Cal-Gro is specially formulated for pregnant and lactating mares and provides the perfect ratio of calcium and phosphorus, as well as other key nutrients needed for optimal milk quality and foal growth:

Cal-Gro also contains-
  • Lysine – an essential amino acid that is key for milk production
  • Vitamin E – a powerful antioxidant which helps promote colostrum quality (when fed in the last 4-6 weeks of gestation)
  • Manganese, copper and zinc – minerals that are vital for cartilage, tendon and ligament development


Low concentrate intake – key nutrient intake

When faced with a situation where the intake of concentrates is limited e.g. you have a mare in very good condition and you are concerned for her weight, you may need to reduce concentrate feeding and focus on forage intake instead. A predominantly forage based diet is an excellent option for a “good doer” mare when lactating, but it is only appropriate if you are providing appropriate nutrient supplementation alongside it to ensure the essential nutrients, that forage lacks, are being provided.

Mares milk is naturally low in several minerals and as a result the in-utero foal stores some minerals, such as copper, in their liver ready for use after parturition. It remains very important to supply the mare with key minerals to meet her own demands and to ensure the maximum amount possible is passed to the foal.

Chevinal, is a highly palatable vitamin, mineral and amino acid liquid supplement. It provides a wide range of key nutrients to support your mares milk production and quality including –

  • Vitamin A, D and E – to support levels in milk aiding immune health, mucosal lining and integrity and bone development in the foal. These are also key to fertility, particularly important if you plan to have her covered during her foal heat season.
  • Vitamin K – to support levels in milk aiding the foals skeletal development.
  • Key minerals such as calcium, iron, copper, zinc and manganese
  • The amino acid lysine and calcium to support milk production and levels provided to the foal promoting skeletal development.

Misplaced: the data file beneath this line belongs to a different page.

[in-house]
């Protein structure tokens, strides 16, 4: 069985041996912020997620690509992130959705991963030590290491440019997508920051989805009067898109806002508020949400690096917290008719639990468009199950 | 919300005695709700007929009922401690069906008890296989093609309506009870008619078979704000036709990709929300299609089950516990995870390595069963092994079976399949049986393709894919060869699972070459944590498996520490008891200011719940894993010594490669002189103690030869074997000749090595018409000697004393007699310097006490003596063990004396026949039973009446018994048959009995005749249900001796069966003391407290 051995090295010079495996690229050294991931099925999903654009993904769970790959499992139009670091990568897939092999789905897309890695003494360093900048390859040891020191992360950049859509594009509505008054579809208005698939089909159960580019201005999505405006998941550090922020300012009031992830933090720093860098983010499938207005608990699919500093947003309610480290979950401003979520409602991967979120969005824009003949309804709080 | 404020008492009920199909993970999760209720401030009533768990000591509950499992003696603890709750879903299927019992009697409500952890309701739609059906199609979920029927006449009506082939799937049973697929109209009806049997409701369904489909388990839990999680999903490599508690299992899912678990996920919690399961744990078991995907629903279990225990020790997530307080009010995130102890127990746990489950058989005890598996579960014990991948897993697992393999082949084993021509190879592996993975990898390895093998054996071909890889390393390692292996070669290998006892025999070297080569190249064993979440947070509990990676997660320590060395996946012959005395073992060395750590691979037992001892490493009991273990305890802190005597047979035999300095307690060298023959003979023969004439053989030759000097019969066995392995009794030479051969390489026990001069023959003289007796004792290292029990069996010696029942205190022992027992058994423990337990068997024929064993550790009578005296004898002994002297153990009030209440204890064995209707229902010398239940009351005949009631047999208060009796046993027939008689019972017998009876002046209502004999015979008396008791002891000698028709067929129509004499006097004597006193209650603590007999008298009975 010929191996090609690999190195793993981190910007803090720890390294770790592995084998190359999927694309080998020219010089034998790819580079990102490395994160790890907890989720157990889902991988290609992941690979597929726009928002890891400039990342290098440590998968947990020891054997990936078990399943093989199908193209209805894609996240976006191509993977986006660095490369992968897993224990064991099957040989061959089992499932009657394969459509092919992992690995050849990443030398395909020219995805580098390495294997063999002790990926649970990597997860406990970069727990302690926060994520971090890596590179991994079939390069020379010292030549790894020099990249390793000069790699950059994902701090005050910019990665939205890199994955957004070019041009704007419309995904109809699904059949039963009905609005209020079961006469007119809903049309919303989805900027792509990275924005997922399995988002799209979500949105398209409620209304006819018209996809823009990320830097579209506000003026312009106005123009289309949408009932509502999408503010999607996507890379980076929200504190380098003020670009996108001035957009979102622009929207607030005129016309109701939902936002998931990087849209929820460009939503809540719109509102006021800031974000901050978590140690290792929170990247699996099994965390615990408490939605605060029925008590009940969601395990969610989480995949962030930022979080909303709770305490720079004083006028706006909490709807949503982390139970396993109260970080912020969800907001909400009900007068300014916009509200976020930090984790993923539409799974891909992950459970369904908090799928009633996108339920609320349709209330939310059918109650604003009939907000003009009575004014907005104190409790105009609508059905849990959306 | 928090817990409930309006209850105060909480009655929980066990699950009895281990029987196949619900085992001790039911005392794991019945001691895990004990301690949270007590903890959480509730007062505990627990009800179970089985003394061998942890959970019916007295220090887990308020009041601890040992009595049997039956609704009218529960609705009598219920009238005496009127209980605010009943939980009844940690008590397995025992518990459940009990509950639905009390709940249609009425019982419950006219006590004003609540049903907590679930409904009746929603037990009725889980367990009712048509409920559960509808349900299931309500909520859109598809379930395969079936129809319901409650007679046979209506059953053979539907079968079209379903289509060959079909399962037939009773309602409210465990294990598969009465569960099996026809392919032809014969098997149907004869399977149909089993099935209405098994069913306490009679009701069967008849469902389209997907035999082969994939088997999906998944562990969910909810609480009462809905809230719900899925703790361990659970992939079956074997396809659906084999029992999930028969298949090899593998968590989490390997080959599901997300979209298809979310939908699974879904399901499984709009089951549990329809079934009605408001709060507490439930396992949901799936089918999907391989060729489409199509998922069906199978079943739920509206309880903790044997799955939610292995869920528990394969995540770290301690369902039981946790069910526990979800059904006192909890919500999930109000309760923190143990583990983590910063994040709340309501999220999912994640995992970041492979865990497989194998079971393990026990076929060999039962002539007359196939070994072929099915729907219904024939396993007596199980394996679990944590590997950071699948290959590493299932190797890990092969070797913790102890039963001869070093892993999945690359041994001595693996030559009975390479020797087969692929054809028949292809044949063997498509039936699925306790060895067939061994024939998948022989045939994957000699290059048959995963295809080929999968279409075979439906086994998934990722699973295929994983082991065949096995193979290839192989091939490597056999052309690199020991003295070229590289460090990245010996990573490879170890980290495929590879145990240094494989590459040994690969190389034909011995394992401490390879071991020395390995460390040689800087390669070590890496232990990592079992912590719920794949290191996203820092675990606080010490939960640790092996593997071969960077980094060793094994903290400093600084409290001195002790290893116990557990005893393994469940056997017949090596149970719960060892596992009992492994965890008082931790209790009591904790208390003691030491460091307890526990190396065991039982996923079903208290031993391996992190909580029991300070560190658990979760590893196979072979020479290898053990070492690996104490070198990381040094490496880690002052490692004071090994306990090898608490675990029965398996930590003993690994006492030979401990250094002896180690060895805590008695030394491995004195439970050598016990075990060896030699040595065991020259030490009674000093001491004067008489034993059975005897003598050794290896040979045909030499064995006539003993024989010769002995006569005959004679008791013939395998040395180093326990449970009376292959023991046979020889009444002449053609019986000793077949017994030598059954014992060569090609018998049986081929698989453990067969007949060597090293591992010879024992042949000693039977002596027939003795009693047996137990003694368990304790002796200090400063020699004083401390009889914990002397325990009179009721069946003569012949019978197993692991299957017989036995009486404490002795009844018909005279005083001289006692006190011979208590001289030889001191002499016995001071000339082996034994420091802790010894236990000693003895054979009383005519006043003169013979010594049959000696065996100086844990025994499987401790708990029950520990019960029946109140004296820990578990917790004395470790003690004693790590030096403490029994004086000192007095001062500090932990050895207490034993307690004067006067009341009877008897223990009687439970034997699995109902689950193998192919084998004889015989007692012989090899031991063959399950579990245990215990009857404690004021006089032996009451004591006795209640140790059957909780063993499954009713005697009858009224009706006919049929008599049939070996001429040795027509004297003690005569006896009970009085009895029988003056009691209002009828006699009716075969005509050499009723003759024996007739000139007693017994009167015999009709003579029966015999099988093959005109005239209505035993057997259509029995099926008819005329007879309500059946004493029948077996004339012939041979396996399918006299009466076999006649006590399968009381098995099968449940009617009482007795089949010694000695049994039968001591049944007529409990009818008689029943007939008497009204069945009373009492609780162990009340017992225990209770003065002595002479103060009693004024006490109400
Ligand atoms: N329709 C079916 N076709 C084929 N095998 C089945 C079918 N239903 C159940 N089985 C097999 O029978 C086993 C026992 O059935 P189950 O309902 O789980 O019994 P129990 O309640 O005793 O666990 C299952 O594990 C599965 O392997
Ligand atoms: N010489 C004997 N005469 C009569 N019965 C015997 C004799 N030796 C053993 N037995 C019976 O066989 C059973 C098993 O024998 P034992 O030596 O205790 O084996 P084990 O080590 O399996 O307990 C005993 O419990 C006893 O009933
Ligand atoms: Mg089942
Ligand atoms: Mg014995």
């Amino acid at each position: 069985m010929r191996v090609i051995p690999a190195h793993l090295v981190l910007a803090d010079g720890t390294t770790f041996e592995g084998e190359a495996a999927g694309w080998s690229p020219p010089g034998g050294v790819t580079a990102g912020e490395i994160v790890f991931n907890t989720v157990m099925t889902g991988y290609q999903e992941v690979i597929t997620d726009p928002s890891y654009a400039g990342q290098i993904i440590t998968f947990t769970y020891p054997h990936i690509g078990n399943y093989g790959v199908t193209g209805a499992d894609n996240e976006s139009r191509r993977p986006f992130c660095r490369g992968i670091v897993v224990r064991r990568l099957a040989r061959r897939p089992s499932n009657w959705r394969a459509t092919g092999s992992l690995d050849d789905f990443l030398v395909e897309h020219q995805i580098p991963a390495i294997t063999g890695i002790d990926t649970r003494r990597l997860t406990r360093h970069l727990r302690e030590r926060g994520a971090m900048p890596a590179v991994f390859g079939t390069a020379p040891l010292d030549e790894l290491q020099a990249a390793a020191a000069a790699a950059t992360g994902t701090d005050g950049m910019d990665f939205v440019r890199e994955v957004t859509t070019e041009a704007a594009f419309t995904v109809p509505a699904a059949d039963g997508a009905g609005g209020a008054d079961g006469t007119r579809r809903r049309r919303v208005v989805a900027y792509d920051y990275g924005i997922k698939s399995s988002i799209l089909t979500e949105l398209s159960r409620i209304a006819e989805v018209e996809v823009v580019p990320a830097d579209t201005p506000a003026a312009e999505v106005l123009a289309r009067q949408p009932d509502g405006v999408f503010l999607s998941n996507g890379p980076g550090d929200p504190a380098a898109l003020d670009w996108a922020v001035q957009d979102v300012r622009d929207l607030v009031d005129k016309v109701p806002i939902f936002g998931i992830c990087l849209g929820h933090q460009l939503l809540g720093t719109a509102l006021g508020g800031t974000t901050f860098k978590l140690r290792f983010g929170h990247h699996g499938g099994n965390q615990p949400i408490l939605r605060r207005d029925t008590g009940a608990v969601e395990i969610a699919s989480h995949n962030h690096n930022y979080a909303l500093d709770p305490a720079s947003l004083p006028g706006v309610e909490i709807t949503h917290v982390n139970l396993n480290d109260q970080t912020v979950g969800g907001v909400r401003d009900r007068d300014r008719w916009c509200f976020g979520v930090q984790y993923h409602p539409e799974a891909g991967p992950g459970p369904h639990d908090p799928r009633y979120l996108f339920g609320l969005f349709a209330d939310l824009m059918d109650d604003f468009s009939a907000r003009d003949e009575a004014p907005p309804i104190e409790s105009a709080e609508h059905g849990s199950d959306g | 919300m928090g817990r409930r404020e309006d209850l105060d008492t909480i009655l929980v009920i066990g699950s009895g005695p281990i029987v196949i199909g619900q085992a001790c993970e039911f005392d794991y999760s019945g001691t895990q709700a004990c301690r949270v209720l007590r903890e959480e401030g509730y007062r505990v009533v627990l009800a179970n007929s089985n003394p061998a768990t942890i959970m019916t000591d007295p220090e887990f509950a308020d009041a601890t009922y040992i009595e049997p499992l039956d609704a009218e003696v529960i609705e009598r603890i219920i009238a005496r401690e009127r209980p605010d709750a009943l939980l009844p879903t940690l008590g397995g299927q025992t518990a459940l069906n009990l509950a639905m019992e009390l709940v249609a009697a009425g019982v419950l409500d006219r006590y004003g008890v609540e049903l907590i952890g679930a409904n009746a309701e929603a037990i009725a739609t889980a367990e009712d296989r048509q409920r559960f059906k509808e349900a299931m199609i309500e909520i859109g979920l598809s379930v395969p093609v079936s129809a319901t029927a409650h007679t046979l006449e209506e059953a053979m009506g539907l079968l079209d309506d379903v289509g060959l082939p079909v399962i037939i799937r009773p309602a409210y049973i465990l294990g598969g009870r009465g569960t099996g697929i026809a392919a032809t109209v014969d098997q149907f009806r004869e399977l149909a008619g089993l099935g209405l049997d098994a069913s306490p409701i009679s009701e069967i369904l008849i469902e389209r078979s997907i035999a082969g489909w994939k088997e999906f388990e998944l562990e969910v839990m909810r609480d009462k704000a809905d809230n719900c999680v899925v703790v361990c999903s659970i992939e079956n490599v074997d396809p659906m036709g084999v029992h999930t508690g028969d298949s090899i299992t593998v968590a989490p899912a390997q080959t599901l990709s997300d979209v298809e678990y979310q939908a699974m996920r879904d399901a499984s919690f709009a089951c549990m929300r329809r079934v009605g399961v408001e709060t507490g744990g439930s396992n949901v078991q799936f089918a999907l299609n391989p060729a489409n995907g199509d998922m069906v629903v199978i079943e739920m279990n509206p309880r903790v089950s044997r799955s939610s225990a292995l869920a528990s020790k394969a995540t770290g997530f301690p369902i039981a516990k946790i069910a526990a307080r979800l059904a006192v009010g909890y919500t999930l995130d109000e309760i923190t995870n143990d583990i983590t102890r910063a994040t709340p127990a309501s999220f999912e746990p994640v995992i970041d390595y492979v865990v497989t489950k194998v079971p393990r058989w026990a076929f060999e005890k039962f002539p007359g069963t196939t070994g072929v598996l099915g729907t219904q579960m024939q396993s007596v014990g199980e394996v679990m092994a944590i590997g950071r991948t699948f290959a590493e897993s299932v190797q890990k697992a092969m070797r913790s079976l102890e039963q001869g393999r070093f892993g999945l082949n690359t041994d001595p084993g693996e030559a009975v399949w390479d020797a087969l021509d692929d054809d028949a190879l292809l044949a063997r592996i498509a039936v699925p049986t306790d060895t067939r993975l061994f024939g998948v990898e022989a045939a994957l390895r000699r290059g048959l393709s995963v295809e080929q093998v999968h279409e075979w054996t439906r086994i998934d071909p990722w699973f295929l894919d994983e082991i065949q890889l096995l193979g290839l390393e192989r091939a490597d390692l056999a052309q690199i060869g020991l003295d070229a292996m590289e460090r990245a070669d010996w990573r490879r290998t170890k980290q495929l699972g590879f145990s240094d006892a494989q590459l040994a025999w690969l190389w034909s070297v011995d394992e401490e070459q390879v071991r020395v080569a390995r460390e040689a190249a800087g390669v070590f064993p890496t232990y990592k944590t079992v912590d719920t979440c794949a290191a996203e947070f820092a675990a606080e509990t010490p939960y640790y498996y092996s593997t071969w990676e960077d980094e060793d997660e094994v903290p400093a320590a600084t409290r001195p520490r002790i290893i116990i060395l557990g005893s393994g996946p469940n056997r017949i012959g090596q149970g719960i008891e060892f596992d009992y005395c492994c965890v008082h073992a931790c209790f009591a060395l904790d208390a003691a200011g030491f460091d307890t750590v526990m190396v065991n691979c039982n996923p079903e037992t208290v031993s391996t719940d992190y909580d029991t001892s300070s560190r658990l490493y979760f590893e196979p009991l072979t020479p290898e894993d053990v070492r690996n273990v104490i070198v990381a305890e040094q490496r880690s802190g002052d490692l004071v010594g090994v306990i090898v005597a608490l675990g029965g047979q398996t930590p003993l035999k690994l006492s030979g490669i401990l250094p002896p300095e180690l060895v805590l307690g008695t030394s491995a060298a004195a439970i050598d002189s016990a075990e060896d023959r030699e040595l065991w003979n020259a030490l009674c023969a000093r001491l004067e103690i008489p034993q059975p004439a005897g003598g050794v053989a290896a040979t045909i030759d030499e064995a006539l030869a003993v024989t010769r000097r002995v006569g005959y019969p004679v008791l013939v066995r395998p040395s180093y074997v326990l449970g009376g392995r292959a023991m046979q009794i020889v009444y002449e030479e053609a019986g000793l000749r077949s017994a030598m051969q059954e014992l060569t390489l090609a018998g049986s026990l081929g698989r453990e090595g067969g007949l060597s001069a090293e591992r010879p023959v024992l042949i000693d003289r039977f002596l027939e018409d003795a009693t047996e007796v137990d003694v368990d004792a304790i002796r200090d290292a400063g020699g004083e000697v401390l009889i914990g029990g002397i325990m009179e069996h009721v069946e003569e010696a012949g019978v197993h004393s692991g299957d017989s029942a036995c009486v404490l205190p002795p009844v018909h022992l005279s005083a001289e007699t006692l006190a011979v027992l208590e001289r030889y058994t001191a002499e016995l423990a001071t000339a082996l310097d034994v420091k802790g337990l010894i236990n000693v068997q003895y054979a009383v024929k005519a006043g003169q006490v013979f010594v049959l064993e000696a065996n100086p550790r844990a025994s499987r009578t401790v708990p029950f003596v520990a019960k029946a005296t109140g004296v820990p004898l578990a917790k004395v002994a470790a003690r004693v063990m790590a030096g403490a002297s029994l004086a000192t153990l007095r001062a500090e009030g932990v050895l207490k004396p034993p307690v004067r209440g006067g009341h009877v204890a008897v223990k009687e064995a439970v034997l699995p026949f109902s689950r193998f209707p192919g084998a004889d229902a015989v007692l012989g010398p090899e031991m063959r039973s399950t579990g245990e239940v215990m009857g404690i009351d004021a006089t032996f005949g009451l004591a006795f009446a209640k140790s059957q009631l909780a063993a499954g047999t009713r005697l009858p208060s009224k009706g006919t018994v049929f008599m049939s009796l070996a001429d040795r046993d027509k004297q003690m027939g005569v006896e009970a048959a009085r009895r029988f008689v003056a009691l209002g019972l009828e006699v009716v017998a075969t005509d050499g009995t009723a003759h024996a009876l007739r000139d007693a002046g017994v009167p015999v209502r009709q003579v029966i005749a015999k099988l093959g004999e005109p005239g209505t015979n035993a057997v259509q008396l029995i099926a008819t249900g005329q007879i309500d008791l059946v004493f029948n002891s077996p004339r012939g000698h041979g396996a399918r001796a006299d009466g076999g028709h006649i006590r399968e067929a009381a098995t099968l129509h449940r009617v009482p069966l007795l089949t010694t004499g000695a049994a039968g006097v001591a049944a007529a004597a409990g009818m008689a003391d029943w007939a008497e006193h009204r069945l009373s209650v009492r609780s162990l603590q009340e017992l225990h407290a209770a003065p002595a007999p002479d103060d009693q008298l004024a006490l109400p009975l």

Omega 3 fatty acids

Omega-3 fatty acids are another essential component in milk. They cannot be produced by the body, so must be included in the diet, but they are only present in low levels in conserved forage and grain concentrates. Increasing oil intake in a lactating mare’s diet can improve the fatty acid content of their milk, supplementation therefore improves the quality of milk and supports the foals own immune health and development.

Kentucky Karron Oil provides a superior source of quality essential omega-3 fatty acids, in a highly bioavailable format, it is a great choice to support milk production and immune health. Supplementing the mare’s diet with oil also increases her energy intake, another vital factor for optimal milk production.

Supporting appetite

If you have a mare with poor appetite it can be difficult to get her eating enough feed to meet nutrient requirements for optimal milk production, this can have a detrimental impact on her own condition and general health and wellbeing. With these mares, providing B-Complete can help support and promote appetite. B-Complete is a highly palatable B Vitamin supplement with a prebiotic included. When forage intake has been reduced because of poor appetite, then it is likely that the mares own gut health will be negatively impacted and the production of B vitamins reduced, supplying them in the form of B Complete will restore optimal levels for a lactating mare.

If you’re looking for any advice on how to improve a mare’s milk, why not get in touch with one of our equine nutrition experts.

Related Nutritional Articles

The Importance of Gut Heath: Preparing for Competition

The Importance of Gut Heath: Preparing for Competition

Your Cal-Gro Questions Answered: New Pelleted Format

Your Cal-Gro Questions Answered: New Pelleted Format

Supplementing for Foal Sales Prep Success

Supplementing for Foal Sales Prep Success